Proximity Sensors and Types
Proximity sensors are devices used across a wide range of industrial and manufacturing applications. Basically, they are made to sense the presence of objects and perform some action, or to simply flag their the presence or absence. At the core of their operation is that they can function as intended without touching the target. Hence, they’re also called non-contact sensors.
There are lots of general sensing techniques that proximity sensors are known to use. Such techniques work to categorize different sensor types on top of other relevant factors like the object that must be detected or the most conducive environmental conditions for detection by a certain sensor type.
Below are the most common types of proximity sensors being used these days:
As the term indicates, these sensors work by detecting a change in the capacitance, or the ratio of the change in an electric charge to the matching change in its electric potential as affected by an air gap or the presence of another material between two surfaces. Whenever an object to be detected lands in the sensor’s field, there will be a change in capacitance, which will be interpreted by the sensor as the presence of that object.
These sensors are based on varying inductance, or the process of inducing a voltage in one conductor after another conductor’s current changes. But due to their inductive action, these sensors are only compatible with metallic items.
In addition, the type of object sensed will affect the sensing distance. For instance, ferromagnetic materials such as steel usually have the longest sensing distances compared to other metals like aluminum and copper.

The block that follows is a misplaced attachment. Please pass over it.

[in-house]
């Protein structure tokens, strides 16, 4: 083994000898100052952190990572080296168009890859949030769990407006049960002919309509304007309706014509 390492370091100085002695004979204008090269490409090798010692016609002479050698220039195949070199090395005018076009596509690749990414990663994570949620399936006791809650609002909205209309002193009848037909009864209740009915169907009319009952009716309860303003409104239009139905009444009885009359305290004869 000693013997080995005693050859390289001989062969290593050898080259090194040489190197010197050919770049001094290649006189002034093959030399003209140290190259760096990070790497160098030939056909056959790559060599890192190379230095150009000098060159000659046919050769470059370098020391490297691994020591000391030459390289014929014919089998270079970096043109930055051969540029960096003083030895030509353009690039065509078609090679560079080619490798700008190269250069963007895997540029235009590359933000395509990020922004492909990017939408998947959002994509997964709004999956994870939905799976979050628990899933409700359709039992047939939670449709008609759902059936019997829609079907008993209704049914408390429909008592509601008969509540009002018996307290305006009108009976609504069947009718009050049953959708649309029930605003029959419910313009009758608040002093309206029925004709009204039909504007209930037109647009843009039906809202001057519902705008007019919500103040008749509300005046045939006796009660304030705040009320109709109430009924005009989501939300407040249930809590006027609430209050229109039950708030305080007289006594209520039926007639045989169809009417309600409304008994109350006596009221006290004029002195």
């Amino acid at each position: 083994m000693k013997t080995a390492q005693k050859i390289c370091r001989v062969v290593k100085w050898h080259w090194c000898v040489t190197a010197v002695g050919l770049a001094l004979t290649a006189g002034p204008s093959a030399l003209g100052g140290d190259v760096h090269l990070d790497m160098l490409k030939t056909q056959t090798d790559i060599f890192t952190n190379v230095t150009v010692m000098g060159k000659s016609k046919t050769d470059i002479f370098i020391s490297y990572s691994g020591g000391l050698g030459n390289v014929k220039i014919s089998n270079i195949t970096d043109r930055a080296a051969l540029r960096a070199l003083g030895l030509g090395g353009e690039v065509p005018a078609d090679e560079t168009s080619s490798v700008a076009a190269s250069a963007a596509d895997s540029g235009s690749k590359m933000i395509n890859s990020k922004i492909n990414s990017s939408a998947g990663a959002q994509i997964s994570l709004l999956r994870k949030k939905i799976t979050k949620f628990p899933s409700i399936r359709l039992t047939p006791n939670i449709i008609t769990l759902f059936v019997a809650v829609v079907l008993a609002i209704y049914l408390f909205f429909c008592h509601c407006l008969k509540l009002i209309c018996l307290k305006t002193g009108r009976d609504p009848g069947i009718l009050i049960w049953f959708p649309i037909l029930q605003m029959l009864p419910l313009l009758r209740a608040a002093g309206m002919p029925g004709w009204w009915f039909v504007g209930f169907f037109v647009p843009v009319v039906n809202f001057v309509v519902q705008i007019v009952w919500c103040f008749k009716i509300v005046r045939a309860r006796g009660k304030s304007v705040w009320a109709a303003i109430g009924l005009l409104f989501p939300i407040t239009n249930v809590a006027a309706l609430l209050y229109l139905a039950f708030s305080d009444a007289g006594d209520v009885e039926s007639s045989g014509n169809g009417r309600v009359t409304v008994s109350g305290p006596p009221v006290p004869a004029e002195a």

These sensors are based on light, meaning they sense the presence or absence of objects according to variations in the amount of light. Reflective and through-beam are two key types of photoelectric sensors. Reflective sensors emit a beam of light that hits the object and is reflected back to the sensor, often in the same physical container as the emitter beam. On the other hand, through-beam sensors have two independent units: an emitter or light source and a separate receiver or sensor. Every time an object breaks the light beam, the sensor takes note.
Finally,ultrasonic sensors depend on sound waves to detect the presence of objects. These detectors emit a high frequency sound wave (inaudible to humans) which goes back to the sensor as it hits an object, where the object’s distance can be calculated based on how long the sound wave was reflected. As such, these sensors are used to measure the distance of objects, like in automotive park-assist and in filling applications where fluid levels must be detected as part of the process.